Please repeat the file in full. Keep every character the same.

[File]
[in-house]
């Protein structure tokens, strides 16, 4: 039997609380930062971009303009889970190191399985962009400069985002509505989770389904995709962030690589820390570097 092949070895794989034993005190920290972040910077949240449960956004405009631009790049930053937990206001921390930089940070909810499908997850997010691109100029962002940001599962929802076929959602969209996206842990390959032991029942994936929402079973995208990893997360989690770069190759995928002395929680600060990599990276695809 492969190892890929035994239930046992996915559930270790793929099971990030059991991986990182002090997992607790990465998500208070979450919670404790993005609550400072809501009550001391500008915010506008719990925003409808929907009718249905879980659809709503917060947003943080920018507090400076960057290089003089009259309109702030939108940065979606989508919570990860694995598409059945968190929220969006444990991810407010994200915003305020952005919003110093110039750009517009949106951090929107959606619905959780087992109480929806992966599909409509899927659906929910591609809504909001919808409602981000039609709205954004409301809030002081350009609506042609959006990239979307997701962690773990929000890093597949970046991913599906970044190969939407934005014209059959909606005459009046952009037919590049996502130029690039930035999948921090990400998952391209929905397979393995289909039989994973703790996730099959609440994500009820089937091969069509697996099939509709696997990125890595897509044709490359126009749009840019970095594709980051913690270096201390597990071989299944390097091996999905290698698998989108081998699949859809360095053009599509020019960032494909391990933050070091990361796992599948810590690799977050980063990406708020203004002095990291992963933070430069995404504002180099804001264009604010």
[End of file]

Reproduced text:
[in-house]
């Protein structure tokens, strides 16, 4: 039997609380930062971009303009889970190191399985962009400069985002509505989770389904995709962030690589820390570097 092949070895794989034993005190920290972040910077949240449960956004405009631009790049930053937990206001921390930089940070909810499908997850997010691109100029962002940001599962929802076929959602969209996206842990390959032991029942994936929402079973995208990893997360989690770069190759995928002395929680600060990599990276695809 492969190892890929035994239930046992996915559930270790793929099971990030059991991986990182002090997992607790990465998500208070979450919670404790993005609550400072809501009550001391500008915010506008719990925003409808929907009718249905879980659809709503917060947003943080920018507090400076960057290089003089009259309109702030939108940065979606989508919570990860694995598409059945968190929220969006444990991810407010994200915003305020952005919003110093110039750009517009949106951090929107959606619905959780087992109480929806992966599909409509899927659906929910591609809504909001919808409602981000039609709205954004409301809030002081350009609506042609959006990239979307997701962690773990929000890093597949970046991913599906970044190969939407934005014209059959909606005459009046952009037919590049996502130029690039930035999948921090990400998952391209929905397979393995289909039989994973703790996730099959609440994500009820089937091969069509697996099939509709696997990125890595897509044709490359126009749009840019970095594709980051913690270096201390597990071989299944390097091996999905290698698998989108081998699949859809360095053009599509020019960032494909391990933050070091990361796992599948810590690799977050980063990406708020203004002095990291992963933070430069995404504002180099804001264009604010």